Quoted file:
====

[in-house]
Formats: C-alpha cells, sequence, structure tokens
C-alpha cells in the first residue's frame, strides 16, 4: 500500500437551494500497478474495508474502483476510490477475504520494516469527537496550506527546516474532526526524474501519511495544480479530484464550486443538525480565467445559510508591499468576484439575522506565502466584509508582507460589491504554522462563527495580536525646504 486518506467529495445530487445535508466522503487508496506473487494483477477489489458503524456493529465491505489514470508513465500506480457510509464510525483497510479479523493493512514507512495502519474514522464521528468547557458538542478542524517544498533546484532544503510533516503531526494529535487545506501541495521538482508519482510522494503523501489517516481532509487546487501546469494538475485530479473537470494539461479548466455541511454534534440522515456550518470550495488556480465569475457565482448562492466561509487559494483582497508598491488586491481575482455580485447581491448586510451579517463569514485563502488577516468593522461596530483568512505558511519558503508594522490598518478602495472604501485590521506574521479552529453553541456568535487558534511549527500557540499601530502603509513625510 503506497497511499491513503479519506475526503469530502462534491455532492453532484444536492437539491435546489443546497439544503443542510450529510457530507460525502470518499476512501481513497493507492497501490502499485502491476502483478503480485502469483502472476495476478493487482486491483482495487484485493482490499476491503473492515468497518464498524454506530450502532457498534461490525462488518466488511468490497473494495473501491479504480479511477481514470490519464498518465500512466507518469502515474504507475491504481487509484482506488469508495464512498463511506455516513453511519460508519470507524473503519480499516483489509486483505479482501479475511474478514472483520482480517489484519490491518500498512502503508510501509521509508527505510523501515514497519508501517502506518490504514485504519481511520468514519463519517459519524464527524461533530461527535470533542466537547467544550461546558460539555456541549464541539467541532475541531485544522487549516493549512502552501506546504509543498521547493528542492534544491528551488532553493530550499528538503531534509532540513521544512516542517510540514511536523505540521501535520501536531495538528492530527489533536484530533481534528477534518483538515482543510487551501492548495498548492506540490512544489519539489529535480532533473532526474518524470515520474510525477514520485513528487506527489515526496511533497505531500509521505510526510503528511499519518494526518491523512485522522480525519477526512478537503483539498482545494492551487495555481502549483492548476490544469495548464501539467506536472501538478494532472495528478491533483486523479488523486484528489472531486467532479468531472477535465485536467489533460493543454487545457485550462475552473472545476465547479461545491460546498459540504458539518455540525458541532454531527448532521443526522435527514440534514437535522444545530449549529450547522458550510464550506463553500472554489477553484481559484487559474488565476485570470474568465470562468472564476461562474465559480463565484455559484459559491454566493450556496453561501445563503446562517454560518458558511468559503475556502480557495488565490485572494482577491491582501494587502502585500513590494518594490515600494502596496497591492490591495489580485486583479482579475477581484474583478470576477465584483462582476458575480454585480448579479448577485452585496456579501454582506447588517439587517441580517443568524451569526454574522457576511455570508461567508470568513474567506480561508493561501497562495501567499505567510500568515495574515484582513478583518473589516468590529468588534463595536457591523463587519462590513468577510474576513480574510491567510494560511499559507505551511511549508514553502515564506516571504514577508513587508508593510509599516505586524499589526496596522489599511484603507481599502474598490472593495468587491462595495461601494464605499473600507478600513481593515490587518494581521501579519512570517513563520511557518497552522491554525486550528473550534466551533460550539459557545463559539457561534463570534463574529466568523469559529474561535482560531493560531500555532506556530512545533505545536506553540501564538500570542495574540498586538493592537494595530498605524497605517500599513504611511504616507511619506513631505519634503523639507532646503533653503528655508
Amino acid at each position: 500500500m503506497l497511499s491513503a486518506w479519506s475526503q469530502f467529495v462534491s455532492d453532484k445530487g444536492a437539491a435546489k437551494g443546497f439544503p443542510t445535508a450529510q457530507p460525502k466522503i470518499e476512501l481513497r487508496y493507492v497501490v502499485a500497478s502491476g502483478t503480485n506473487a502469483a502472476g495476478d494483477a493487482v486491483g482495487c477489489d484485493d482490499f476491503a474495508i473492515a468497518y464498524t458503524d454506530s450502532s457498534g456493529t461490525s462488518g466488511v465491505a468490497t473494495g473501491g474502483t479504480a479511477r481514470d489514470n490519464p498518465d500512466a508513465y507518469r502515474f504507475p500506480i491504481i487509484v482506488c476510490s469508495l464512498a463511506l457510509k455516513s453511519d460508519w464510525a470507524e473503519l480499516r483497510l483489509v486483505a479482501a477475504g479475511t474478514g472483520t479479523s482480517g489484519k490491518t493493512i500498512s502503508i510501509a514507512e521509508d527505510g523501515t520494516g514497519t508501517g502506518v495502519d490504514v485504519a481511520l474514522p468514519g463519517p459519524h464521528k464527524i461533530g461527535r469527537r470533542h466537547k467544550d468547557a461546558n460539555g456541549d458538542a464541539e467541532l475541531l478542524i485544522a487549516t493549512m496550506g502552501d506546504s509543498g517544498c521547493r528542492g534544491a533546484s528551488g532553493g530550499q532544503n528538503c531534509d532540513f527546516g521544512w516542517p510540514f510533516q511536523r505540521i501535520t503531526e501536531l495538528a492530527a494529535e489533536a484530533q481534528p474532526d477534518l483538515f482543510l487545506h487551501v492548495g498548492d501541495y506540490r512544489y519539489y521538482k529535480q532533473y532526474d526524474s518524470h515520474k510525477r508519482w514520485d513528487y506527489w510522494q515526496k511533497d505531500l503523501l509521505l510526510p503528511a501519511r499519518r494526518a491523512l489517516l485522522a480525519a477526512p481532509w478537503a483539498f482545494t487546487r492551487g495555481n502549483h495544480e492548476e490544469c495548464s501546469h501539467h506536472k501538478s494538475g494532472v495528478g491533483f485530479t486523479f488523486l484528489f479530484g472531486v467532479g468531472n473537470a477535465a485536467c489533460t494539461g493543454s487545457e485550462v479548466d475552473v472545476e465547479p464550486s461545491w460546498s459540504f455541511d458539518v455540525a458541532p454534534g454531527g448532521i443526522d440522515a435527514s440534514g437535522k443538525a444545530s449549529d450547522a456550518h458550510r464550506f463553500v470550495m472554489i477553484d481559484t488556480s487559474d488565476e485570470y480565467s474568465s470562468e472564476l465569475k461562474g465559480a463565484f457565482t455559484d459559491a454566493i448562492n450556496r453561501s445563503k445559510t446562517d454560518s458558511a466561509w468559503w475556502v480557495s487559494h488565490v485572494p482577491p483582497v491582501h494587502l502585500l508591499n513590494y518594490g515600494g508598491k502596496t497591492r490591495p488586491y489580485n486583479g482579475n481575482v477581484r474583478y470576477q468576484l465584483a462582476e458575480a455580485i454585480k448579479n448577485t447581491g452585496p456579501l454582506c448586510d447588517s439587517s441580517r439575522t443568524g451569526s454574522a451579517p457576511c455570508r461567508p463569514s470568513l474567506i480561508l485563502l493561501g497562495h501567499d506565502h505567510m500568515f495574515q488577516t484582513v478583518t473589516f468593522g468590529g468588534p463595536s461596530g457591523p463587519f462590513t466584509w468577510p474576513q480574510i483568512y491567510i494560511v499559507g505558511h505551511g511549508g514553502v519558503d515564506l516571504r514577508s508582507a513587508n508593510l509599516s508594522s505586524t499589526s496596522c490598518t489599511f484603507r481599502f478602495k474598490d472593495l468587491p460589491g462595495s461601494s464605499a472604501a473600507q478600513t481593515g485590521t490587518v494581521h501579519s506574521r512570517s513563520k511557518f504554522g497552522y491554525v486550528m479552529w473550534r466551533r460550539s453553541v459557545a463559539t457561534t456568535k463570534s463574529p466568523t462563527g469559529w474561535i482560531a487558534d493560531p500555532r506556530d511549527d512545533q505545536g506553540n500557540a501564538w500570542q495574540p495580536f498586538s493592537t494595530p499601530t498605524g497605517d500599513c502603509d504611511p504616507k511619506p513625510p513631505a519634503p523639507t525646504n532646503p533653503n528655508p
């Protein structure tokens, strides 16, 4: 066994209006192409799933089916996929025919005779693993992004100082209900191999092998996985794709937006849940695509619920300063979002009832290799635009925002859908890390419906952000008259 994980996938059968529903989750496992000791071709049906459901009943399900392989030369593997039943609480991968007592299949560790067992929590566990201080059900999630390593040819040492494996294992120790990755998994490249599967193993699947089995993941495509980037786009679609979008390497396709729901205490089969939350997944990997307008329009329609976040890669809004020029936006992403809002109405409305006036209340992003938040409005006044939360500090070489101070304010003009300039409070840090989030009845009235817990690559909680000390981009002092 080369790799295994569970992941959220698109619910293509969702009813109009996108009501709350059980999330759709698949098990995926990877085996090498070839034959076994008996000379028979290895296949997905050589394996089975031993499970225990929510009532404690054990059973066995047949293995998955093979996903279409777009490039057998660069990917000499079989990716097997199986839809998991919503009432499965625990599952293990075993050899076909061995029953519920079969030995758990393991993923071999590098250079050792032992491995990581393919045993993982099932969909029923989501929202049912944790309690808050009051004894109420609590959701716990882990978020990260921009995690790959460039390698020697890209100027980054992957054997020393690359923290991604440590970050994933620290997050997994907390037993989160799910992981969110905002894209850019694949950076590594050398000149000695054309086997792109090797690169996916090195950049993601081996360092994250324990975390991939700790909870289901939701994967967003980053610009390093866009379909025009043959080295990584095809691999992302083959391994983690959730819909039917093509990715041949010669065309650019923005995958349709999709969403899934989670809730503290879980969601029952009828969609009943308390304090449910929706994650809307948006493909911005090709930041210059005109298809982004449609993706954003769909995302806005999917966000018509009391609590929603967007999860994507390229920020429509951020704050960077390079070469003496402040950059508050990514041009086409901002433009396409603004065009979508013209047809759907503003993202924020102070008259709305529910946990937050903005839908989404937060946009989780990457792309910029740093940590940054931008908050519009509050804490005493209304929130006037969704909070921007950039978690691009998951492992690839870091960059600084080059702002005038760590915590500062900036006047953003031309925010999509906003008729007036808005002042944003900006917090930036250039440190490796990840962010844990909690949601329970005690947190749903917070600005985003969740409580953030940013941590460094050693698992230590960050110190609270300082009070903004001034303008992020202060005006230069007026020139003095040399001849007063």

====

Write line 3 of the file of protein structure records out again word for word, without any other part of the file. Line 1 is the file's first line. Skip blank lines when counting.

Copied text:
C-alpha cells in the first residue's frame, strides 16, 4: 500500500437551494500497478474495508474502483476510490477475504520494516469527537496550506527546516474532526526524474501519511495544480479530484464550486443538525480565467445559510508591499468576484439575522506565502466584509508582507460589491504554522462563527495580536525646504 486518506467529495445530487445535508466522503487508496506473487494483477477489489458503524456493529465491505489514470508513465500506480457510509464510525483497510479479523493493512514507512495502519474514522464521528468547557458538542478542524517544498533546484532544503510533516503531526494529535487545506501541495521538482508519482510522494503523501489517516481532509487546487501546469494538475485530479473537470494539461479548466455541511454534534440522515456550518470550495488556480465569475457565482448562492466561509487559494483582497508598491488586491481575482455580485447581491448586510451579517463569514485563502488577516468593522461596530483568512505558511519558503508594522490598518478602495472604501485590521506574521479552529453553541456568535487558534511549527500557540499601530502603509513625510 503506497497511499491513503479519506475526503469530502462534491455532492453532484444536492437539491435546489443546497439544503443542510450529510457530507460525502470518499476512501481513497493507492497501490502499485502491476502483478503480485502469483502472476495476478493487482486491483482495487484485493482490499476491503473492515468497518464498524454506530450502532457498534461490525462488518466488511468490497473494495473501491479504480479511477481514470490519464498518465500512466507518469502515474504507475491504481487509484482506488469508495464512498463511506455516513453511519460508519470507524473503519480499516483489509486483505479482501479475511474478514472483520482480517489484519490491518500498512502503508510501509521509508527505510523501515514497519508501517502506518490504514485504519481511520468514519463519517459519524464527524461533530461527535470533542466537547467544550461546558460539555456541549464541539467541532475541531485544522487549516493549512502552501506546504509543498521547493528542492534544491528551488532553493530550499528538503531534509532540513521544512516542517510540514511536523505540521501535520501536531495538528492530527489533536484530533481534528477534518483538515482543510487551501492548495498548492506540490512544489519539489529535480532533473532526474518524470515520474510525477514520485513528487506527489515526496511533497505531500509521505510526510503528511499519518494526518491523512485522522480525519477526512478537503483539498482545494492551487495555481502549483492548476490544469495548464501539467506536472501538478494532472495528478491533483486523479488523486484528489472531486467532479468531472477535465485536467489533460493543454487545457485550462475552473472545476465547479461545491460546498459540504458539518455540525458541532454531527448532521443526522435527514440534514437535522444545530449549529450547522458550510464550506463553500472554489477553484481559484487559474488565476485570470474568465470562468472564476461562474465559480463565484455559484459559491454566493450556496453561501445563503446562517454560518458558511468559503475556502480557495488565490485572494482577491491582501494587502502585500513590494518594490515600494502596496497591492490591495489580485486583479482579475477581484474583478470576477465584483462582476458575480454585480448579479448577485452585496456579501454582506447588517439587517441580517443568524451569526454574522457576511455570508461567508470568513474567506480561508493561501497562495501567499505567510500568515495574515484582513478583518473589516468590529468588534463595536457591523463587519462590513468577510474576513480574510491567510494560511499559507505551511511549508514553502515564506516571504514577508513587508508593510509599516505586524499589526496596522489599511484603507481599502474598490472593495468587491462595495461601494464605499473600507478600513481593515490587518494581521501579519512570517513563520511557518497552522491554525486550528473550534466551533460550539459557545463559539457561534463570534463574529466568523469559529474561535482560531493560531500555532506556530512545533505545536506553540501564538500570542495574540498586538493592537494595530498605524497605517500599513504611511504616507511619506513631505519634503523639507532646503533653503528655508